I'm filing 2020 tax forms on behalf of my deceased adult child. Right before I file, a page comes up with my child's electronic pin and his date of birth. Should I change this information since I'm the one filing on his behalf or should I leave the form as it shows on TurboTax with his pin and his DOB? There are no clear directions on TurboTax. I've gone through all of the questions stating I'm filing on his behalf and entered my ssn, my direct deposit information, and filled out form 1310 to get his refund. But I'm stumped on this last step regarding whose info to put for the electronic pin and DOB.
I'm sorry for your loss.
Leave it exactly as it is. If you change anything here, then you will flat out not be able to e-file the tax return.
Depending on when he passed, you may not be able to e-file it anyway. So you can expect the return to be rejected with something like an "SSN LOCKED" rejection message/code. This is common when e-filing a tax return on behalf of a deceased person. It indicates that those handling the final arrangements have done their job and notified the social security administration of their passing. Typically, the funeral home makes the necessary notifications.
If this turns out to be your case, then you have absolutely no choice but to print, sign and mail the return to the IRS. If a refund is due, then the IRS Form 1310 may (or may not) be needed. Get it at https://www.irs.gov/pub/irs-pdf/f1310.pdf if it turns out you need it.
Thank you for the information. I thought I might have to mail it in which I will also have to do for the state return. After I print the form, do I sign my name or write my son’s name with “deceased” after his name or do I just leave that part blank?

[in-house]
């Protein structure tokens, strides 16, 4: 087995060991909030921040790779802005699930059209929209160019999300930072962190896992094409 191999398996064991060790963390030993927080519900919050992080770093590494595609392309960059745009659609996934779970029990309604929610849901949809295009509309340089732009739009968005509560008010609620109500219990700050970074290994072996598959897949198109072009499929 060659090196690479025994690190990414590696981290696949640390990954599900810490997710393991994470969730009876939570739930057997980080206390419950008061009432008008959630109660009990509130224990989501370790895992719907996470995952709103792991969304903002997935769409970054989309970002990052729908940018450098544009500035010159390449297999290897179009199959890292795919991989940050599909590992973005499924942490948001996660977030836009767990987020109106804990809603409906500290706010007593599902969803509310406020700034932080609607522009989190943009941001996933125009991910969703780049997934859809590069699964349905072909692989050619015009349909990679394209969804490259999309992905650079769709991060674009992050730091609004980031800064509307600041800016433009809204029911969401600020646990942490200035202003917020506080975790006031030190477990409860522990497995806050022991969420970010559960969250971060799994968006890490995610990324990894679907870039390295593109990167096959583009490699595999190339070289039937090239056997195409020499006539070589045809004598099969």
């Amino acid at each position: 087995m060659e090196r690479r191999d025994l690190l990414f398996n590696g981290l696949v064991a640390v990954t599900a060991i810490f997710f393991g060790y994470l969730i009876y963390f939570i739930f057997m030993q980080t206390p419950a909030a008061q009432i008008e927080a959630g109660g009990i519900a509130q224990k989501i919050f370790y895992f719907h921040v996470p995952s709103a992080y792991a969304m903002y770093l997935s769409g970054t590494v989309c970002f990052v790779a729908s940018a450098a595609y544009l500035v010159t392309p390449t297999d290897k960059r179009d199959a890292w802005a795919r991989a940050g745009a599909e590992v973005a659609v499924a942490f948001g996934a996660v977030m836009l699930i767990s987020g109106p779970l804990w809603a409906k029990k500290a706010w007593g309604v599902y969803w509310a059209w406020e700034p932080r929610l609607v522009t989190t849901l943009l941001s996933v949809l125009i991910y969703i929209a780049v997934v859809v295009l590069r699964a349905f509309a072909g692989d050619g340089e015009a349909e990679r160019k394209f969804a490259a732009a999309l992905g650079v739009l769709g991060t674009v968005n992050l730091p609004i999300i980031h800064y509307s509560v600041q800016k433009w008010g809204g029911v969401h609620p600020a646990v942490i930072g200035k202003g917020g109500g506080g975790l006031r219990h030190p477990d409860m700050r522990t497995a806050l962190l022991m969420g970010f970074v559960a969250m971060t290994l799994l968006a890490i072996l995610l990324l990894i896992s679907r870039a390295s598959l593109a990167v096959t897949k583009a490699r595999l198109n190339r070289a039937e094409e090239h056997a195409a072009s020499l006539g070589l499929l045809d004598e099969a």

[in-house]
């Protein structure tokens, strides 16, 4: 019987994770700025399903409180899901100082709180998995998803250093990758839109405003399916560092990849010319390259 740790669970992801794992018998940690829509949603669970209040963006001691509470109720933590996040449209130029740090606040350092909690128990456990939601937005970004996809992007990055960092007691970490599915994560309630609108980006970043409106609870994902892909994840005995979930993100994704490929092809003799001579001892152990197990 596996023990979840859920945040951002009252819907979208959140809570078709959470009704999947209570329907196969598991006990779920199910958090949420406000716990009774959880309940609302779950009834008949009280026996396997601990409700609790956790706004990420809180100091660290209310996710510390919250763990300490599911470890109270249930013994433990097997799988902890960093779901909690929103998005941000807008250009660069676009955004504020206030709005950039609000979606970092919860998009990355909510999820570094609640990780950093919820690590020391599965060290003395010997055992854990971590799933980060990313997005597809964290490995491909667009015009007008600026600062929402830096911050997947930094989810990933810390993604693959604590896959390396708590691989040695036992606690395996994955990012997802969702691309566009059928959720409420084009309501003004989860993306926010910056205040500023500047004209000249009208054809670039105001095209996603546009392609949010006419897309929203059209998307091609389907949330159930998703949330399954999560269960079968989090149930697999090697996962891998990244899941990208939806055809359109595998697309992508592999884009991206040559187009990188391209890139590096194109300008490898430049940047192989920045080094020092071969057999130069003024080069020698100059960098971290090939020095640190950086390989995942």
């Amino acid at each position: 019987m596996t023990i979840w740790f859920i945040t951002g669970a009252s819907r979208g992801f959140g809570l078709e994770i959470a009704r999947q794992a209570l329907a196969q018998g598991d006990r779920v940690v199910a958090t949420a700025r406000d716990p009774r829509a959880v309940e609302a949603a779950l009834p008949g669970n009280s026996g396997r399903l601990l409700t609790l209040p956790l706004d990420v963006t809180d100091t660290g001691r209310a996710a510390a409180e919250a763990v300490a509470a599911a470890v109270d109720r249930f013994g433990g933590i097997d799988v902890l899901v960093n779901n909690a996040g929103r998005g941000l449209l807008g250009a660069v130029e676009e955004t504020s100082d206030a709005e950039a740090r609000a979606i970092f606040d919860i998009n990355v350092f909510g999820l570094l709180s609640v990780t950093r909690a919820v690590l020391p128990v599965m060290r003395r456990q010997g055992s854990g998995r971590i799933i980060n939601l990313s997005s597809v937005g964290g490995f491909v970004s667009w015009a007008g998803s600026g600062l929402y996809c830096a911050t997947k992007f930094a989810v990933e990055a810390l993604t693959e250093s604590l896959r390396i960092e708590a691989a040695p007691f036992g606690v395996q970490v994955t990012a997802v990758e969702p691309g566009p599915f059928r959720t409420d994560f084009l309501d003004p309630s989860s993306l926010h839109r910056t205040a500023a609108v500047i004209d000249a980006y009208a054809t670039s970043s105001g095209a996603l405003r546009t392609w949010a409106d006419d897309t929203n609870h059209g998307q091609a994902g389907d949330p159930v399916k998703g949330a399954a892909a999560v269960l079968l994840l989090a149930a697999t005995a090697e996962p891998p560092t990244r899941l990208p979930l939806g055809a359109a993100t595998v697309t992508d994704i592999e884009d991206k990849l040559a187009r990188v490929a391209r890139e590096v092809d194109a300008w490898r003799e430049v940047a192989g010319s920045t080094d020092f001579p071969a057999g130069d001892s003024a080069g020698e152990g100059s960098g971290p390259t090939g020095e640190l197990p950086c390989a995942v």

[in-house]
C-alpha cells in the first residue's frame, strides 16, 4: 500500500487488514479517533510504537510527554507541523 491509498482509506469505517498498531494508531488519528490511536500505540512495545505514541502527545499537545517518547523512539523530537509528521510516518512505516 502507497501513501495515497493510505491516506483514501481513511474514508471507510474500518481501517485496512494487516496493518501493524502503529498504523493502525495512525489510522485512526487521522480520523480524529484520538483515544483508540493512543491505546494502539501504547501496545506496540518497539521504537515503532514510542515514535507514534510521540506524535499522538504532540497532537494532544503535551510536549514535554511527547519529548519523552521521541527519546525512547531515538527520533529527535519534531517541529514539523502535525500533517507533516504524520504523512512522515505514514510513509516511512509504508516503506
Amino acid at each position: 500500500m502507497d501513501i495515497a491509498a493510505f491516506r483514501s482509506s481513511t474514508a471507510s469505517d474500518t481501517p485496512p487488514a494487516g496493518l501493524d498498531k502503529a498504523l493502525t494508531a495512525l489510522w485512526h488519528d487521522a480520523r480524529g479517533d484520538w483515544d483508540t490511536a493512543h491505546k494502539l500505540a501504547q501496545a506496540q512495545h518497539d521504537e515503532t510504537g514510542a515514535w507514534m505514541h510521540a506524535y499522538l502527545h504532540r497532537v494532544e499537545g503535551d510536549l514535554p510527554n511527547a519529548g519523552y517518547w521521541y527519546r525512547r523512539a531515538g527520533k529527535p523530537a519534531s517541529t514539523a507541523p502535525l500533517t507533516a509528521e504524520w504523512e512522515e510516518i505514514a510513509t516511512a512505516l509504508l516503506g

@ maruck wrote:
I thought I might have to mail it in which I will also have to do for the state return. After I print the form, do I sign my name or write my son’s name with “deceased” after his name or do I just leave that part blank?
I'm a fellow user--not a tax person-- but I have filed for deceased relatives myself in the past.
I would try to efile the returns. You have nothing to lose by trying, and a lot to gain. In many cases you should be able to efile a deceased person's returns (some states may not allow). But if you haven't already done so, notify the Social Security administration first as instructed in the first FAQ below:
FAQ: Can I efile a tax return for someone who is deceased?
FAQ: Can I file Form 1310 in TurboTax?
If you print out a copy of your return for some reason (such as for your records, or if you end up having to mail it), TurboTax should automatically print the following at the top of the Form 1040 page, with the name and date of death displayed (assuming you provided the death info in the Personal Info section) :
"DECEASED (decedent's name) (date of death)"
You also asked how to sign if you end up printing out a paper copy to mail. The following is pasted from IRS Pub. 559 (see link below).
If a personal representative has been appointed, that person must sign the return. If it is a joint return, the surviving spouse must also sign it. If no personal representative has been appointed, the surviving spouse (on a joint return) signs the return and writes in the signature area "Filing as surviving spouse." If no personal representative has been appointed and if there is no surviving spouse, the person in charge of the decedent's property must file and sign the return as "personal representative."
That publication may have additional info you find useful.
IRS Pub. 559: Survivors, Executors, and Administrators
NOTE: The above info is for the Federal return. While many do, some states do not allow a decedent's state return to be efiled. TurboTax should let you know if your state does allow efiling when you try to efile.